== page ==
The Rolling Stones Rock and Roll Circus

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For the album of the same name, see The Rolling Stones Rock and Roll Circus (album).
The Rolling Stones Rock and Roll Circus
The Rolling Stones Rock-and-Roll Circus poster 300x417px.jpg
Directed by Michael Lindsay-Hogg
Produced by Sandy Leiberson[1]
Starring The Rolling Stones, Jethro Tull, the Who, Taj Mahal, Marianne Faithfull, the Dirty Mac, Yoko Ono, Sir Robert Fossett's Circus and the Nurses.[1]
Cinematography Anthony B. Richmond
Edited by Ruth Foster, Robin Klein[1]
Release dates 1996
Running time 66 min
Language English

The Rolling Stones Rock and Roll Circus is a film released in 1996 of an 11 December 1968 event put together by The Rolling Stones. The event comprised two concerts on a circus stage and included such acts as The Who, Taj Mahal, Marianne Faithfull, and Jethro Tull. John Lennon and his fiancee Yoko Ono performed as part of a supergroup called The Dirty Mac, along with Eric Clapton, Mitch Mitchell, and Keith Richards.

It was originally meant to be aired on the BBC, but the Rolling Stones withheld it. The Stones contended they did so due to their substandard performance, because they had taken the stage early in the morning and were clearly exhausted.[citation needed] Many others believe that the true reason for not releasing the video was that The Who, who were fresh off a concert tour, upstaged the Stones on their own production.[2][3][4][5][6]

Concept and performance[edit]

The project was originally conceived by Mick Jagger as a way of branching out from conventional records and concert performances. Jagger approached Michael Lindsay-Hogg, who had directed two promos for Stones songs, to make a full-length TV show for them. According to Lindsay-Hogg, the idea of combining rock music and a circus setting came to him when he was trying to come up with ideas; he drew a circle on a piece of paper and free-associated.

The Stones and their guests performed in a replica of a seedy big top on a British sound stage - the Intertel (V.T.R. Services) Studio, Wycombe Road, Wembley [7] - in front of an invited audience. The performances began at around 2 pm on 11 December 1968, but setting up between acts took longer than planned and the cameras kept breaking down, which meant that the final performances took place at almost 5 o'clock the next morning.[citation needed]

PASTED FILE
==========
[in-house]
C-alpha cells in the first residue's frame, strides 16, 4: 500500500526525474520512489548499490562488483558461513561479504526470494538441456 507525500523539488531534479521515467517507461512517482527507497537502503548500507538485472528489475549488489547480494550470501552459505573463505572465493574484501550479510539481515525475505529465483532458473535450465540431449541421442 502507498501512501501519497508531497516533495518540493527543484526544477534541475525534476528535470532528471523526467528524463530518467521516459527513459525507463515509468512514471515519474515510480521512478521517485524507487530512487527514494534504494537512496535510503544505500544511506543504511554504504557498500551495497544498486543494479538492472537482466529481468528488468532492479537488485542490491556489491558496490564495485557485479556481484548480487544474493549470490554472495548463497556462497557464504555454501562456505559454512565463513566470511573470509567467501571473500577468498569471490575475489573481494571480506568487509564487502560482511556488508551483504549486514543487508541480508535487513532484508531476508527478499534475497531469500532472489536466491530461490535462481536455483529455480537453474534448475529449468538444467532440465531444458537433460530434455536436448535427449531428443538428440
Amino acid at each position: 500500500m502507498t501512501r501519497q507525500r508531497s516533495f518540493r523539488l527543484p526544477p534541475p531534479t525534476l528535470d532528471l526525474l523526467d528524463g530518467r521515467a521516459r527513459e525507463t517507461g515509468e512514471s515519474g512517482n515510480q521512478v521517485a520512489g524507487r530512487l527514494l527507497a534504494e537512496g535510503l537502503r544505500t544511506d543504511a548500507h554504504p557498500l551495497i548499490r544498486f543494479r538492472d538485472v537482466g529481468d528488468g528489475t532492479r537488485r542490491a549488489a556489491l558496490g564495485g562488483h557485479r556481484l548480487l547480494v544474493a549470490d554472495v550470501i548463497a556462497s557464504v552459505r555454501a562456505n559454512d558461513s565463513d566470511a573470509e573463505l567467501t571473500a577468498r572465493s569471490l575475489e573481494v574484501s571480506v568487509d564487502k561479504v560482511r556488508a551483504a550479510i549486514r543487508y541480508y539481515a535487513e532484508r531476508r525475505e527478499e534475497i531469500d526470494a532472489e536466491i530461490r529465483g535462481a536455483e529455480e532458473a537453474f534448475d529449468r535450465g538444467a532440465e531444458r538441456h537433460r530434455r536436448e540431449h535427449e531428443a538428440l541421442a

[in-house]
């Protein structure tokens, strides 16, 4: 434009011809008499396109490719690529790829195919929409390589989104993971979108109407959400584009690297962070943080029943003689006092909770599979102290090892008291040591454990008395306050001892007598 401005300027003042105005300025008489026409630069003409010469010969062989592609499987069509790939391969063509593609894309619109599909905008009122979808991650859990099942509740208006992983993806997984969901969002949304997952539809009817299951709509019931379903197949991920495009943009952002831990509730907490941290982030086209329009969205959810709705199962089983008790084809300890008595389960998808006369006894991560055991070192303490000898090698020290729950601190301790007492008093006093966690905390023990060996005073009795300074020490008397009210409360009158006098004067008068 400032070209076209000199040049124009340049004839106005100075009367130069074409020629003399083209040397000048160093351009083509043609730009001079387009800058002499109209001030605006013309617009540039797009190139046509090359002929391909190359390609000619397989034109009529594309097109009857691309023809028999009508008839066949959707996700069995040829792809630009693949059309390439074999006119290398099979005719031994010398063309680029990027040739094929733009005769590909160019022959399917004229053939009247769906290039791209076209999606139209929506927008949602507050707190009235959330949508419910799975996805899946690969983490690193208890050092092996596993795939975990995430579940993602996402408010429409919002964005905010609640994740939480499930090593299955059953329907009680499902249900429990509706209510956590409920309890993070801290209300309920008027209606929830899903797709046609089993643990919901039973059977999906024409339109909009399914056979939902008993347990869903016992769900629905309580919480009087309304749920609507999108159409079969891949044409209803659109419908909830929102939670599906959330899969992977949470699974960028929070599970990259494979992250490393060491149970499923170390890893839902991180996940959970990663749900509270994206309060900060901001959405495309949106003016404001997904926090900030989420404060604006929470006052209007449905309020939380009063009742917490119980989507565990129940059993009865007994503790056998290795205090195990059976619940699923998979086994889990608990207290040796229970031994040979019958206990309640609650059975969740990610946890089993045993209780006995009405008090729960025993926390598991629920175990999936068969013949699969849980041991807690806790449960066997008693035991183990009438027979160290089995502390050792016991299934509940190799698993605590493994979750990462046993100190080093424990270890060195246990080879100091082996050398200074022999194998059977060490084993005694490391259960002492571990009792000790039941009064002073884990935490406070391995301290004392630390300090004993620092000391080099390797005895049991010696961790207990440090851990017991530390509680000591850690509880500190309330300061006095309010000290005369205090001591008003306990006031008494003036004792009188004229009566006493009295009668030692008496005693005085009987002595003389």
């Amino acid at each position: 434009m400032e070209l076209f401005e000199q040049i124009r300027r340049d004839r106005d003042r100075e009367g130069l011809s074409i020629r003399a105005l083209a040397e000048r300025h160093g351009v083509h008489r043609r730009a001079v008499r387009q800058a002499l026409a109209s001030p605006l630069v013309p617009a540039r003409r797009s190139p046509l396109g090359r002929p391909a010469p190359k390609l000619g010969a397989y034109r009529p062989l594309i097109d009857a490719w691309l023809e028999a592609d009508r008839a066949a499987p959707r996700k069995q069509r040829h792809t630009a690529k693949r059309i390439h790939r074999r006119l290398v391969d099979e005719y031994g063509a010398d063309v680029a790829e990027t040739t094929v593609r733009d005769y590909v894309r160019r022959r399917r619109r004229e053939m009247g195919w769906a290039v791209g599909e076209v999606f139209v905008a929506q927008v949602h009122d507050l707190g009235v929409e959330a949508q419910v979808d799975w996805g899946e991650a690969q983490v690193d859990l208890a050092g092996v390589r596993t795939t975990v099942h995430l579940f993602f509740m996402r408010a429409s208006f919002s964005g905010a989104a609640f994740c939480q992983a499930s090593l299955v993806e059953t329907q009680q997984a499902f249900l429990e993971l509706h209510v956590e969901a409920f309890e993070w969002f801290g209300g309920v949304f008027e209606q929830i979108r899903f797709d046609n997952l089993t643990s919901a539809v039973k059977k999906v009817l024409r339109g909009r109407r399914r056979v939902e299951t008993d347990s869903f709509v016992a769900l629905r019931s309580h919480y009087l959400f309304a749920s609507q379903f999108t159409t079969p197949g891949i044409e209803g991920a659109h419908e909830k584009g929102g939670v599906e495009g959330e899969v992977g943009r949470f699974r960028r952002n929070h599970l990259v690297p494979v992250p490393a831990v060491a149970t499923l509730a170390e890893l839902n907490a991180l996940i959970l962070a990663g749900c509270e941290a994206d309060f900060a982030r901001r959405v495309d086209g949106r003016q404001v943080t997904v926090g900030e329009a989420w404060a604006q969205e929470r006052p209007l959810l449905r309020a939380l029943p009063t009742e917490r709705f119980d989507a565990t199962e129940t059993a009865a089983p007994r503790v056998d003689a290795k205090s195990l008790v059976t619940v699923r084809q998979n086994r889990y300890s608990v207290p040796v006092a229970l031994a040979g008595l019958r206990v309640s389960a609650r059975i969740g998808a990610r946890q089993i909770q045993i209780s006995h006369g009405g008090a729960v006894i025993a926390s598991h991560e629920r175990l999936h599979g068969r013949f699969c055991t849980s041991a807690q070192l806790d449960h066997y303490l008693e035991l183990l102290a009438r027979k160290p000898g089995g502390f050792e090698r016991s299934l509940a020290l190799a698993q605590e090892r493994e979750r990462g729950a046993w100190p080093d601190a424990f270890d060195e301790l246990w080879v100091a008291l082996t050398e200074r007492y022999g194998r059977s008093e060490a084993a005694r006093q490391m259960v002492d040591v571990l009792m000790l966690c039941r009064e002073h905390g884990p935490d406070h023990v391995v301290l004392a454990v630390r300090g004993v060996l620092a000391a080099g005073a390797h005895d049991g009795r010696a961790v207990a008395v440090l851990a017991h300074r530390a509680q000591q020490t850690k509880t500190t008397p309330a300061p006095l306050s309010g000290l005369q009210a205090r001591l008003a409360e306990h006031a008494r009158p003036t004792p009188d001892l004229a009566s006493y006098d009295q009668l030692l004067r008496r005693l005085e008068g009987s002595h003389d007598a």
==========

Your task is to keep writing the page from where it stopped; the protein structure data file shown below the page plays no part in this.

By that time the audience and most of the Stones were exhausted; Jagger's sheer stamina managed to keep them going until the end. Jagger was reportedly so disappointed with his and the band's performance that he cancelled the airing of the film, and kept it from public view. This was the last public performance of Brian Jones with The Rolling Stones, and for much of the Stones performance he is inaudible, although his slide guitar on "No Expectations", maracas on "Sympathy for the Devil", and rhythm guitar on "Jumpin' Jack Flash" and "Parachute Woman" remain clear. The last song, "Salt of the Earth", was sung live by Keith Richards and Mick Jagger to the pre-recorded tape from the Beggars Banquet studio album where the song had been released.

According to Bill Wyman's book, Rolling with the Stones, the Stones also performed "Confessing the Blues", "Route 66" and an alternative take of "Sympathy for the Devil" with Brian Jones on guitar.[8]

Footage[edit]

Some of the footage of the concert was thought to be lost until 1989, when it was found in a bin in the Who's private film vault. A significant segment of footage of The Who from the production was actually shown theatrically in the documentary The Kids Are Alright (1979), the only public viewing of the film until its eventual release. The Stones' film was restored and finally released on CD and video in 1996. Included on the recordings are the introductions for each act, including some entertaining banter between Jagger and Lennon.

This concert is the only footage of Black Sabbath guitarist Tony Iommi performing as a member of Jethro Tull; he was a member for this show only as a favour to Ian Anderson while they looked for a replacement for Mick Abrahams. The band mimed to the album version of "A Song for Jeffrey" and "Fat Man" as the Stones told them to cut their time down and it would save time on rehearsing, "Fat Man" never made the final release. This footage also included some of Ian Anderson's first attempts of his now famous flute-playing position, with one leg in the air.